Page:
There has been an understandable growth in remote work since the pandemic hit and as this happens, the term ‘digital nomad’ has become a popular one on blogs and social media. Nomadism and the digital nomad lifestyle allow professionals in different fields to work big jobs from any location with a reliable internet connection. It’s not a bad deal considering how often a successful career can get in the way of travel, but how does it work? And are nomadism and the digital nomad lifestyle for everyone?
What Are “Nomadism” and “Digital Nomads”?
Unlike “remote workers” with a home base where they spend most of their time, digital nomads take advantage of not being bound to an office and use this freedom to travel and explore the world. They are workers who “embrace location-independent, technology-enabled lifestyle” and remain connected with colleagues and clients “anywhere on the internet-connected world.”
An extensive study by MBO Partners reported that there were 10.9 million Americans working as digital nomads in 2020, a 49% increase in nomadism from the previous year. And while the field has been dominated usually by freelancers and independent consultors, 2020 saw a rise in traditional jobs going nomad as some officegoers realized they didn’t need to be there to be at their best.
In fact, the study shows there was a 96% rise, from 3.2 million digital nomads with traditional jobs in 2019 to 6.3 million 2020. This means that “traditional job holders now make up a majority of those pursuing a nomadic lifestyle.” Some of the top jobs include computer programming and IT, web design, engineering, digital and traditional marketing and many creative fields.
Where Do Digital Nomads Go?
The pandemic showed many companies and employees that going to the office might not always be necessary, or even not necessary at all in a lot of cases. According to Olga Hannonen, a postdoctoral researcher at the University of Finland, the pandemic also reinforced the idea that “people don’t live where their work is, but work where they live.”
The trend has become so popular, that companies have started to capitalize on it. The proptech company Blueground, for example, has a program called Blueground Nomads, offering 4,000 furnished apartments in 15 cities around the world. Likewise, Airbnb began making long-term stays for more guests available in some of their properties, creating work-friendly spots for the rising in demand. There are even RV clubs with members who work from the road thanks to how easy it can be to access technology for some of these year-long travelers.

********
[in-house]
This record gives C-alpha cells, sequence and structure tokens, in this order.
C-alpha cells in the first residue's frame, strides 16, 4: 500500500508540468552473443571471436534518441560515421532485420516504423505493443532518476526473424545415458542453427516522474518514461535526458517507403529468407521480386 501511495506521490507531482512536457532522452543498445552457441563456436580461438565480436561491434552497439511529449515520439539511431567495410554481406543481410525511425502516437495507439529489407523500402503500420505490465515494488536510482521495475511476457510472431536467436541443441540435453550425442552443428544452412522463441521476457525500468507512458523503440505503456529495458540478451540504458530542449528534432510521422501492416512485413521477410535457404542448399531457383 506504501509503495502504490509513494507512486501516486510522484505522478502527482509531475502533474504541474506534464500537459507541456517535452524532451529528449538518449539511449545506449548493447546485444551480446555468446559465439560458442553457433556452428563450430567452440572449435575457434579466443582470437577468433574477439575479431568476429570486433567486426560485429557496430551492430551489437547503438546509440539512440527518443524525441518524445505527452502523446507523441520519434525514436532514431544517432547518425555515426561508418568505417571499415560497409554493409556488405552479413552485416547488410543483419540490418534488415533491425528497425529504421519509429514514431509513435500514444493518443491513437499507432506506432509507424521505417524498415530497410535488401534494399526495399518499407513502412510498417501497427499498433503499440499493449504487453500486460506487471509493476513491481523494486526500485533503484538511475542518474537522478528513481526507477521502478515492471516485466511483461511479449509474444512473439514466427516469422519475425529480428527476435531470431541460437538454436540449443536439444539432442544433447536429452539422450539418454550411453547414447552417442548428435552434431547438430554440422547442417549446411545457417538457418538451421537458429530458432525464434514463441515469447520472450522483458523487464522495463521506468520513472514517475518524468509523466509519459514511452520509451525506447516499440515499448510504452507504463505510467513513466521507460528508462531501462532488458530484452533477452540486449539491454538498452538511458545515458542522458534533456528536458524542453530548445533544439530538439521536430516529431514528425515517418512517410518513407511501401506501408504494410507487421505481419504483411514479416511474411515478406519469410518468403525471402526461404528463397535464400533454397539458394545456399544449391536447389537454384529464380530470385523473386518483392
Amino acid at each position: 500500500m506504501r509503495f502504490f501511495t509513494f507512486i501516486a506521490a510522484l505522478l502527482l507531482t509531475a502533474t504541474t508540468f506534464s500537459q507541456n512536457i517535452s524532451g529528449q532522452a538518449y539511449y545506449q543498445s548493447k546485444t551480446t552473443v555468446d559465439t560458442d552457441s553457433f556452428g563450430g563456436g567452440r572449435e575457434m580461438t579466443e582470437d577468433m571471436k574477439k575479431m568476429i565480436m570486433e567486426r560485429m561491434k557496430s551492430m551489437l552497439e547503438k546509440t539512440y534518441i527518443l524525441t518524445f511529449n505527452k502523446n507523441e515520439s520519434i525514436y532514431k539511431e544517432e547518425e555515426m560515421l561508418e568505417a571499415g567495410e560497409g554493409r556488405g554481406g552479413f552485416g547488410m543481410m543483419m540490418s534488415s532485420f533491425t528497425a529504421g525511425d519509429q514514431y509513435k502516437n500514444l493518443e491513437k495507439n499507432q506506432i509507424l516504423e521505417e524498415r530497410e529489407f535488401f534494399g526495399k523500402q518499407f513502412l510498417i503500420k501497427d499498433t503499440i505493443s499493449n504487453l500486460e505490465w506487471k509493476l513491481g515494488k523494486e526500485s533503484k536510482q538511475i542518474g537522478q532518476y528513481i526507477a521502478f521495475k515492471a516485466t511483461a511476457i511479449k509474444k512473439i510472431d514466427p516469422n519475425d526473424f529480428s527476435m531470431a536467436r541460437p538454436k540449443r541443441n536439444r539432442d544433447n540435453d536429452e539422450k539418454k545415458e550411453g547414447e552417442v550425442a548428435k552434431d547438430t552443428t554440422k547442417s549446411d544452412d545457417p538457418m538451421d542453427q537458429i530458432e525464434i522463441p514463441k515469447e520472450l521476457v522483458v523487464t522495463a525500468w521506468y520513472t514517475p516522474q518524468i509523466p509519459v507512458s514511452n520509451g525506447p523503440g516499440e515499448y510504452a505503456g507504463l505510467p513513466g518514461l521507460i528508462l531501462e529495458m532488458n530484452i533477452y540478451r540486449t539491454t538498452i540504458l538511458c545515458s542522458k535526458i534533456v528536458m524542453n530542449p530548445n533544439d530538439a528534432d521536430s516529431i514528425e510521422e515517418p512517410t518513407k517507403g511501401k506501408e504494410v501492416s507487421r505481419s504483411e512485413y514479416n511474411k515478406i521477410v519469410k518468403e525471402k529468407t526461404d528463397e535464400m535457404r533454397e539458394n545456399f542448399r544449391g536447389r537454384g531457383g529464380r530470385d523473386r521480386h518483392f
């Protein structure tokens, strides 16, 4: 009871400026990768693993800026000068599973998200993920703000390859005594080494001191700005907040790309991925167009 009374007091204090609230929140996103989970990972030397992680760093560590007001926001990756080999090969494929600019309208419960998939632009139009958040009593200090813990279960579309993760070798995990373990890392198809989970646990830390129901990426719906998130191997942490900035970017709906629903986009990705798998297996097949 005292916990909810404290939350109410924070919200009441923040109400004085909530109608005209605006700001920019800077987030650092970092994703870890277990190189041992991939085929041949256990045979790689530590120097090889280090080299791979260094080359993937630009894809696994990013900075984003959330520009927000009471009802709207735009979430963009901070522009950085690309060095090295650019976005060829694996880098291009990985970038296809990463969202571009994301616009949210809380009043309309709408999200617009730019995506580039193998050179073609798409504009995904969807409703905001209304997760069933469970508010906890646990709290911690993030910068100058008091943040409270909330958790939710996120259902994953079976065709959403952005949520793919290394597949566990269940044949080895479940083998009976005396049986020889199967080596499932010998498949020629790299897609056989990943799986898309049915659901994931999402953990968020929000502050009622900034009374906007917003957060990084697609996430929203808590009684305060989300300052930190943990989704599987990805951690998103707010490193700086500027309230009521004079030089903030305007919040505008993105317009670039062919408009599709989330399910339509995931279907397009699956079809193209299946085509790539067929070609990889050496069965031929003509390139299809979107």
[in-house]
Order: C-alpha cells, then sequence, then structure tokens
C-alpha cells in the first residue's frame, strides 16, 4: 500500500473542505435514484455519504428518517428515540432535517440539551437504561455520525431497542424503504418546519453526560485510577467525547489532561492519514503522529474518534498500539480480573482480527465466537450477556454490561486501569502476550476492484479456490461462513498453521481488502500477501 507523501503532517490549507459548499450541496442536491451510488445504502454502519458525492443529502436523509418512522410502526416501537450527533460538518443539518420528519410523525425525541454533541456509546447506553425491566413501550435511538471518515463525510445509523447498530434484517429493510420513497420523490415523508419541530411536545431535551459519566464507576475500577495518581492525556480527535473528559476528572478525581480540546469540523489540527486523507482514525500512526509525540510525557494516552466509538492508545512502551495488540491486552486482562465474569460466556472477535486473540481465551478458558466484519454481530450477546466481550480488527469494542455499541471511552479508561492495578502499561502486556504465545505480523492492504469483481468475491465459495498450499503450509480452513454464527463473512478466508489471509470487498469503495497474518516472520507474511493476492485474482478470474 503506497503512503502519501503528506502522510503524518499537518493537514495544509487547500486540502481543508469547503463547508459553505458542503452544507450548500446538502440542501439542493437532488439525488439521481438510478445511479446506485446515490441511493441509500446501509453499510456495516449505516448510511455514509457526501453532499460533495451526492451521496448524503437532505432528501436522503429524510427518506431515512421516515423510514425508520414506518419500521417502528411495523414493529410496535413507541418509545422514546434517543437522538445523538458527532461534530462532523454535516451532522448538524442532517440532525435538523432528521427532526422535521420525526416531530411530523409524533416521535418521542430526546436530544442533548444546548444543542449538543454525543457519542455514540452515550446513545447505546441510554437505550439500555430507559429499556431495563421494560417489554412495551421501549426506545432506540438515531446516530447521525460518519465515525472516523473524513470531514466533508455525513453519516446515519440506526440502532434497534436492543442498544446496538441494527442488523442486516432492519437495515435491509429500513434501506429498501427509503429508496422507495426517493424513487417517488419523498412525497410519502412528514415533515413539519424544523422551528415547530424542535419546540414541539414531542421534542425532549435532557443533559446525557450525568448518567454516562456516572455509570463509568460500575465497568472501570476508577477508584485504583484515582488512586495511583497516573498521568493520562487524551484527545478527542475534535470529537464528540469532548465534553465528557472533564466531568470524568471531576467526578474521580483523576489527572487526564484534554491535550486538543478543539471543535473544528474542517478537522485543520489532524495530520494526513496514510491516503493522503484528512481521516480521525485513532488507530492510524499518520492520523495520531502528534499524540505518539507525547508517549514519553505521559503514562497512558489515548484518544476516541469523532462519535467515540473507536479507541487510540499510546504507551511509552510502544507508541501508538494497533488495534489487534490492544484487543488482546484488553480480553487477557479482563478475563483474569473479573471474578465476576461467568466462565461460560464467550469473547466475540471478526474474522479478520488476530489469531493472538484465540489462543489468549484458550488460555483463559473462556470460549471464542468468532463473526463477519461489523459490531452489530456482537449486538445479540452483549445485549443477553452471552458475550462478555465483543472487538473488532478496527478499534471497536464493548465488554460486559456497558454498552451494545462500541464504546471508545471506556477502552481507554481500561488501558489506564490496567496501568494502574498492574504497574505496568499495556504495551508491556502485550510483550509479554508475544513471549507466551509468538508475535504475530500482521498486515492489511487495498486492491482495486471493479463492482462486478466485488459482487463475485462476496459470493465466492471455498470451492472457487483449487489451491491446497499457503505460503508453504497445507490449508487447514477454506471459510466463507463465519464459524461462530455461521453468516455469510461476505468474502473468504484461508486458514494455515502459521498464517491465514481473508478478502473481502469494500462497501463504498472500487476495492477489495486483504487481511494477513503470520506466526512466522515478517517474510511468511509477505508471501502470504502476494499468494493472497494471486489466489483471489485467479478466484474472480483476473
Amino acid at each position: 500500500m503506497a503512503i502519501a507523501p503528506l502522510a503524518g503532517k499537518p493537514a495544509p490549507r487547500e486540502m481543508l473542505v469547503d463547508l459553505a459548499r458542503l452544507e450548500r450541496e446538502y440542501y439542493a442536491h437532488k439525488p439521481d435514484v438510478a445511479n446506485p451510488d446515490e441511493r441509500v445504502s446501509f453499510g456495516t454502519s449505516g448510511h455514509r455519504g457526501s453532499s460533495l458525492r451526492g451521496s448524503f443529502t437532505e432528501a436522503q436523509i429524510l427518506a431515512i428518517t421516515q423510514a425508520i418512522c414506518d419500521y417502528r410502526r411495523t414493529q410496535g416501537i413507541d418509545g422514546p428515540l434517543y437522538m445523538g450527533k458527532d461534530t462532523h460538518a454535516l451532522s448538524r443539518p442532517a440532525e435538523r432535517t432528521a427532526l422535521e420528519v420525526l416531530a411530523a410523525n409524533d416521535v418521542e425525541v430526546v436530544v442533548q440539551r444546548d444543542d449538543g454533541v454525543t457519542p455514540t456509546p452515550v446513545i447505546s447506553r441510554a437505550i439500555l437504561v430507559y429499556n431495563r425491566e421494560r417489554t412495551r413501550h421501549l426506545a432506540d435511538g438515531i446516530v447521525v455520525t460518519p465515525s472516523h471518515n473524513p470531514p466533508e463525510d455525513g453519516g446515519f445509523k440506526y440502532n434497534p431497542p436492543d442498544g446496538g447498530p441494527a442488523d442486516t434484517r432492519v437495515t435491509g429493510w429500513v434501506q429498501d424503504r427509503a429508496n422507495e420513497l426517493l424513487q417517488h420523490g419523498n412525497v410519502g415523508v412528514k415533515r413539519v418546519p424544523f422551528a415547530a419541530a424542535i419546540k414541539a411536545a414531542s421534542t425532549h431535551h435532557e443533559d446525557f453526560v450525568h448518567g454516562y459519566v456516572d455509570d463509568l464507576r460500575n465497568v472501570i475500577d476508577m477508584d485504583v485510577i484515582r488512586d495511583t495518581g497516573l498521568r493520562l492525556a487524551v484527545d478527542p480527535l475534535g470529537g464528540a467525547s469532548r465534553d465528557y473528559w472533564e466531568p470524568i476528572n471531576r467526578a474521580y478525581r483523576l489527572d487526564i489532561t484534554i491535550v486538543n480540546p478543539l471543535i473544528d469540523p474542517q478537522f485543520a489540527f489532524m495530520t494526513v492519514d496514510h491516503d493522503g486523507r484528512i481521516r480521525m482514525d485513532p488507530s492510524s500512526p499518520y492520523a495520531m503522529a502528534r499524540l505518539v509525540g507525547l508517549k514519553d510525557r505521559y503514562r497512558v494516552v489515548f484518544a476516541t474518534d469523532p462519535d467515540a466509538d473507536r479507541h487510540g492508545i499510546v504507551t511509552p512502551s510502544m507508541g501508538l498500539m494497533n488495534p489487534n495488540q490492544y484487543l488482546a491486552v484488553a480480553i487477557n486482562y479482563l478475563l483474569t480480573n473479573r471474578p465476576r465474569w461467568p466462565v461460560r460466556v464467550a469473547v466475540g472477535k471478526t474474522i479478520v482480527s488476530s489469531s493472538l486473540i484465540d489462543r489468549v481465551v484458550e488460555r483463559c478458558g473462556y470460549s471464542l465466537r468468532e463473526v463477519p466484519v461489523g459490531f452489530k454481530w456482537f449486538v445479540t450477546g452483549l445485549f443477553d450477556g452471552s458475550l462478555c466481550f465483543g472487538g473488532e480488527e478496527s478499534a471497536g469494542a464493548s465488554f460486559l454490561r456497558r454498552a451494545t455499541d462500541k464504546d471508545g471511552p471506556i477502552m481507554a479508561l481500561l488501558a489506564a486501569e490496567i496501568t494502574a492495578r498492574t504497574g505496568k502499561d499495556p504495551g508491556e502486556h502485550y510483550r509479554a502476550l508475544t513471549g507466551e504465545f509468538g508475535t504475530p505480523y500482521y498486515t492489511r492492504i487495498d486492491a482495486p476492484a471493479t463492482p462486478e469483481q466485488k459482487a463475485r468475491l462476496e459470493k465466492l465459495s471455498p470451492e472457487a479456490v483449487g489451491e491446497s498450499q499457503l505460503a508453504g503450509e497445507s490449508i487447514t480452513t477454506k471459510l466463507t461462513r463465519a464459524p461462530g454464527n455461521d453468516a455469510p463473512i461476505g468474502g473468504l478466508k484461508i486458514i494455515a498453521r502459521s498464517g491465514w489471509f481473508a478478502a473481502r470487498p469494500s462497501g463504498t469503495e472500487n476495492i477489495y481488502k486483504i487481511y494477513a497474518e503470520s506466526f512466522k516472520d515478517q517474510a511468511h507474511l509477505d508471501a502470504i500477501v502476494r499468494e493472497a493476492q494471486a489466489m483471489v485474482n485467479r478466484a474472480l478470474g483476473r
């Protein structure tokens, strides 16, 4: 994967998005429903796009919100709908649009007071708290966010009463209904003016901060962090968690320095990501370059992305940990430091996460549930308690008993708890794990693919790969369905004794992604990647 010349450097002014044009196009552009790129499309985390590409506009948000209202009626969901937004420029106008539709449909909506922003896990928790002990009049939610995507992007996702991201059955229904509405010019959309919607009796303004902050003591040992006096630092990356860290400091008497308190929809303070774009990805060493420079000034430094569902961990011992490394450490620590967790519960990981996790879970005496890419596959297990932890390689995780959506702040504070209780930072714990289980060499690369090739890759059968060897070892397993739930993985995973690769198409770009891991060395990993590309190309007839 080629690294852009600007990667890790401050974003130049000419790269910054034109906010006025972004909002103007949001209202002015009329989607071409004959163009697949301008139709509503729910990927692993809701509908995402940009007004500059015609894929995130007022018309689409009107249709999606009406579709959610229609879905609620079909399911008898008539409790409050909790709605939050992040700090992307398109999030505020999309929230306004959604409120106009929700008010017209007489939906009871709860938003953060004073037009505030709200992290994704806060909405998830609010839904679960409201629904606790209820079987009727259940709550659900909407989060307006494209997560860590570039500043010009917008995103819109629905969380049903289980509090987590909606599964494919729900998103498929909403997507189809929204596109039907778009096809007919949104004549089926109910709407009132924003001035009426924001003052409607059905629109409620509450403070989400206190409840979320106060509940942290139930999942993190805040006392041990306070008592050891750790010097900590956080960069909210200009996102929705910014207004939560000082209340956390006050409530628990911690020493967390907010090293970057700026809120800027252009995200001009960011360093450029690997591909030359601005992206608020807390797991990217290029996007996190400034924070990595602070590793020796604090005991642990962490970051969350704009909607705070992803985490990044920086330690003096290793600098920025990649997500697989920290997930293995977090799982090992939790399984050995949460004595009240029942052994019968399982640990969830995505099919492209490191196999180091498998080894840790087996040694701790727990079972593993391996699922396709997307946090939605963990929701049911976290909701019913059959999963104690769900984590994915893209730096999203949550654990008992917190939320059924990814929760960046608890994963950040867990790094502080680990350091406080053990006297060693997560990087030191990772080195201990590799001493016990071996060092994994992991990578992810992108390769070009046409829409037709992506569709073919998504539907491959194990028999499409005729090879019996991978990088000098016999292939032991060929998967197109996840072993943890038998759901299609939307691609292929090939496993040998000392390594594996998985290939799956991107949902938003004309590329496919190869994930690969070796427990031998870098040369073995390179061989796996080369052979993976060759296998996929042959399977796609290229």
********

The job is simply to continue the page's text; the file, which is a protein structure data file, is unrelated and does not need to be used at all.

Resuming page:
Countries have also spotted the appeal of this trend, creating programs in hopes to attract digital nomads. Among some of the most popular temporal destinations for those looking to take up nomadism and the digital nomad lifestyle are: Croatia, Thailand, Georgia, Vietnam, Colombia, Barbados, Malta and Mexico
What Do “Nomadism” and “Digital Nomads” Mean for Companies?
Nomadism and the digital nomad lifestyle will mean that companies will have to look into developing a implementing a digital nomad policy, since having people living in remote places in their payroll can leave them exposed for legal and regulatory risks. Being prepared and creating programs that consider these risks will make it easier for employers to have access to these well-educated and digitally savvy nomads who are often influential talent with a strong social media presence.
So, while it might involve some creative thinking to keep these world travelers around, companies will want to go through the trouble of making plans to do just that. According to the Harvard Business Review, “successfully appealing to, managing, and retaining these employees will be a key component of any talent strategy.”
But while certain areas will see the numbers of digital nomads in their ranks increase, it’s a trend that probably won’t be a realistic option for everyone. For those with families, uprooting them to live by a month-by-month rental philosophy might not be the best idea. For countless others, relocating to some faraway location on a regular basis won’t even be a real option or an appealing one.
However, it works wonderfully for those who figure it out, with digital nomads reporting high levels of job and income satisfaction as they experience new adventures. Working from wherever feels right? It really doesn’t sound so bad.
Aline Cerdan Verástegui
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